MANCHESTER — More than 30 parents met with school officials, representatives from an air quality management company and a cleaning service Wednesday to discuss work completed at Manchester Elementary School over winter break to remove mold and dust from the basement and three classrooms.

The meeting was intended to answer questions about the air quality and remediation completed at the school over winter break, according to Regional School Unit 38 superintendent Donna Wolfrom. But after more than an hour of at-times heated exchanges, plenty of questions remained unanswered.

Conrad Ayotte, who has a grandson in first grade at the school, said the school didn’t communicate fully with the parents about the presence of mold in the classrooms and basement, something Ayotte said is unacceptable.

“The communication process was very, very poor,” he said. “Earning back trust is a very hard thing to do once you’ve lost it, and I don’t trust the administration.”

Much of concern from the parents focused on why their children could remain in a classroom for more than a month if the room had mold. But there also seemed to be confusion about the sequence of events and when certain air quality tests took place and when mold was discovered.

Sara Russell, of Manchester, who has two children at the school, said she couldn’t believe that nobody from the administration, staff or maintenance crew noticed the presence of mold on campus.


“Somebody knew and nothing was done about it,” Russell said. “I find it incredibly hard to believe that the first time anyone had knowledge of mold was when the nurse mentioned it earlier this (school) year.”

School officials were alerted to a possible problem on Oct. 24 by the school nurse, who said there may be a mold problem in the basement.

Curt Morse, the director of operations and transportation for Regional School Unit 38, said that at the end of October, he contacted the Maine Indoor Air Quality Council, which recommended the district contact a qualified testing and cleaning company. The work was completed by Air Quality Management Services, Inc. on Nov. 3, and the district received the report 12 days later.

In a letter sent to parents and staff on Nov. 28, Wolfrom said the assessment determined there were levels of mold in the basement that needed to be remediated. During the winter break, the school’s basement was emptied and thoroughly cleaned by Octagon Cleaning and Restoration, the superintendent said. Any items that might contain mold, including wallboard, ceiling tiles, wooden molding and things stored in open cardboard boxes, were discarded.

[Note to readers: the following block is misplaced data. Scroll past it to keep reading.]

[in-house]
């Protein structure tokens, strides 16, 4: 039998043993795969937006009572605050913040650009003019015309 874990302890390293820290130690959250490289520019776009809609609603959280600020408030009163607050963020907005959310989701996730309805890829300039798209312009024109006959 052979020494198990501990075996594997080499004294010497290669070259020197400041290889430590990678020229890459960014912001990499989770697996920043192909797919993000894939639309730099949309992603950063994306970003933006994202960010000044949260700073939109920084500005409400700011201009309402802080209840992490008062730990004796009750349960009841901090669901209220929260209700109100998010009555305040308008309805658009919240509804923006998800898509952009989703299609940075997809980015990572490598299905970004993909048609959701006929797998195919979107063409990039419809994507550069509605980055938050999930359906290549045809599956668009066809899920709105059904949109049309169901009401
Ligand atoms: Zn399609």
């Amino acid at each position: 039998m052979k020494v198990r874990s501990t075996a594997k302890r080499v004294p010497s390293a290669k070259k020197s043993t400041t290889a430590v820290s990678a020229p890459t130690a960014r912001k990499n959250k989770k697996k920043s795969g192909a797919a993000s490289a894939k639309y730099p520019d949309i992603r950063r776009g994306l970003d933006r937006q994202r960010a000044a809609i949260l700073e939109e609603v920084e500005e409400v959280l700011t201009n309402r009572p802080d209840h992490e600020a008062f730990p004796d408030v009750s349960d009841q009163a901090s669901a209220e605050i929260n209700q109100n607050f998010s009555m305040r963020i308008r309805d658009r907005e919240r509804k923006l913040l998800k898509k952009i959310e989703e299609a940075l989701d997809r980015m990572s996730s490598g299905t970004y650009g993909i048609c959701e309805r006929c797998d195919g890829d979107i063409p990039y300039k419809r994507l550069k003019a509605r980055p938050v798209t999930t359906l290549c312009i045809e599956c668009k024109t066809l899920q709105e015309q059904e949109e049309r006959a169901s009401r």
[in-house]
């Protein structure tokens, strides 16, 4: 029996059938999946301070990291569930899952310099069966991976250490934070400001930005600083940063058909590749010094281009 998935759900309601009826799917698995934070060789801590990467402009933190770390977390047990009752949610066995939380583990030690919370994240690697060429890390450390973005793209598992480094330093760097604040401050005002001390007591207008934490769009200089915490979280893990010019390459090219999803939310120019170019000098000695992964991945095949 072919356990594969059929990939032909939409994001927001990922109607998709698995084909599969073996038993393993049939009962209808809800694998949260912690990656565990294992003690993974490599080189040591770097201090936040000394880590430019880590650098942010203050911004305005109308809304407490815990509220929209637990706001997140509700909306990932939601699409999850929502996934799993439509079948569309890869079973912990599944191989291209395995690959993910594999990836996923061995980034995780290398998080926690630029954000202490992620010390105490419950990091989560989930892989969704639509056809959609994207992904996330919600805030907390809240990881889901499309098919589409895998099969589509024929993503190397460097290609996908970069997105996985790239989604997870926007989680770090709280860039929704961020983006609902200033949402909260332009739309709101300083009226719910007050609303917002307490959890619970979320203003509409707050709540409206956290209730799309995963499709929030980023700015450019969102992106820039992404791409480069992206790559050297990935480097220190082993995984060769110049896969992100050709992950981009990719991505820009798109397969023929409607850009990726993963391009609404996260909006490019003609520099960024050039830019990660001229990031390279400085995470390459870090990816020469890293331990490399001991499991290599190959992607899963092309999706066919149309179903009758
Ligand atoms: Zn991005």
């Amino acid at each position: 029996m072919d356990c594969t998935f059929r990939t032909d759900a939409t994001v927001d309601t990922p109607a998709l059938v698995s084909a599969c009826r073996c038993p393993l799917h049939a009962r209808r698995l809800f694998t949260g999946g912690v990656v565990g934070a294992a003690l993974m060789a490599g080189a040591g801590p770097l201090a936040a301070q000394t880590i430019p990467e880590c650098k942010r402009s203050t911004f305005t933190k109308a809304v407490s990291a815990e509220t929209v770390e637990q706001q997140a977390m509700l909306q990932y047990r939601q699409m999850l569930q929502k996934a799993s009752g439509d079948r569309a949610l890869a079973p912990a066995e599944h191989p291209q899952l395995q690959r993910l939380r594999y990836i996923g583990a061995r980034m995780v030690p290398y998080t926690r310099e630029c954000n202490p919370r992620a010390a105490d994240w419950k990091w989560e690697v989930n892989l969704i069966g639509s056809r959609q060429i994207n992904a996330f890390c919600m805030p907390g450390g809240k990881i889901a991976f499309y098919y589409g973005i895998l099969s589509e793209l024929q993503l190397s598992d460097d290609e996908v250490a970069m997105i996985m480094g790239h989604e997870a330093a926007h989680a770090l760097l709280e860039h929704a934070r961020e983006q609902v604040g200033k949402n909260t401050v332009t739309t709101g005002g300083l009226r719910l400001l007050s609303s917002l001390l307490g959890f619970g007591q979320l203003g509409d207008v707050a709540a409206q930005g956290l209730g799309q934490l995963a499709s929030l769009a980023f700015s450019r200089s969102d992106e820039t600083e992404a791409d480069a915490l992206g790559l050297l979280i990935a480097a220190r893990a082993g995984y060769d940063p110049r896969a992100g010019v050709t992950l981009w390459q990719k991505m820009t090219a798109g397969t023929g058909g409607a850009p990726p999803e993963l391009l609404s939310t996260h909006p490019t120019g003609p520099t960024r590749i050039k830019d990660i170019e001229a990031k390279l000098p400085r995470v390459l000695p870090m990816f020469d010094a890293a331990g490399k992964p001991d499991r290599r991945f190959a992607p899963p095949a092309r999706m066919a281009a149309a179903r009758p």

The three classrooms above the basement were thoroughly cleaned, but a re-testing of the air quality led to the rooms being cleaned again at the end of December. The rooms and basement were ultimately deemed “ready for use based on test results” on Dec. 30, Wolfrom said.

Wolfrom said the district will re-test the rooms and basement in about six months because she takes “safety very seriously and wouldn’t want either our staff or our students to be in an environment that wasn’t safe.”


However, parent Stephanie Garofalo questioned the school’s communication throughout the entire process. She said that she saw a copy of the written report but that it didn’t make sense because some pages were missing, and the ones it contained didn’t mention the apparent presence of mold. She later obtained a copy of the full report, which did mention the mold.

“I became upset because my daughter had been sitting in a classroom for six weeks where it was known there was mold,” Garofalo said in an email provided to the Kennebec Journal.

Her daughter, Lydia, has been sick several times in the past few months, and Garofalo said the symptoms have included wheezing, coughing and headaches. She has been treated by a doctor numerous times and has been prescribed several antibiotics. Garofalo said her daughter might have developed asthma, though she can’t say for sure whether the ailments were caused by exposure to mold.

“I feel like I can no longer trust the administration and that communication on this whole matter was despicable,” Garofalo said. “When it comes to the safety of our children, I expect the absolute best.”

Wolfrom said the district has tried to be as transparent as possible throughout the entire process and hasn’t hidden anything. She went through the timeline beginning with the first report of mold on Oct. 24 to the first and second remediation and subsequent testing.

Ayotte disagreed and said he has little confidence in the superintendent and her degree of transparency.


Morse, who has been on the job for only six months, said he cares about the children at the school as though they were his own and wants it to be safe for everybody. He said he’s working on a districtwide maintenance plan that “won’t happen overnight and will require money” to implement, but it is a priority.

Jason Pafundi — 621-5663

Twitter: @jasonpafundiKJ

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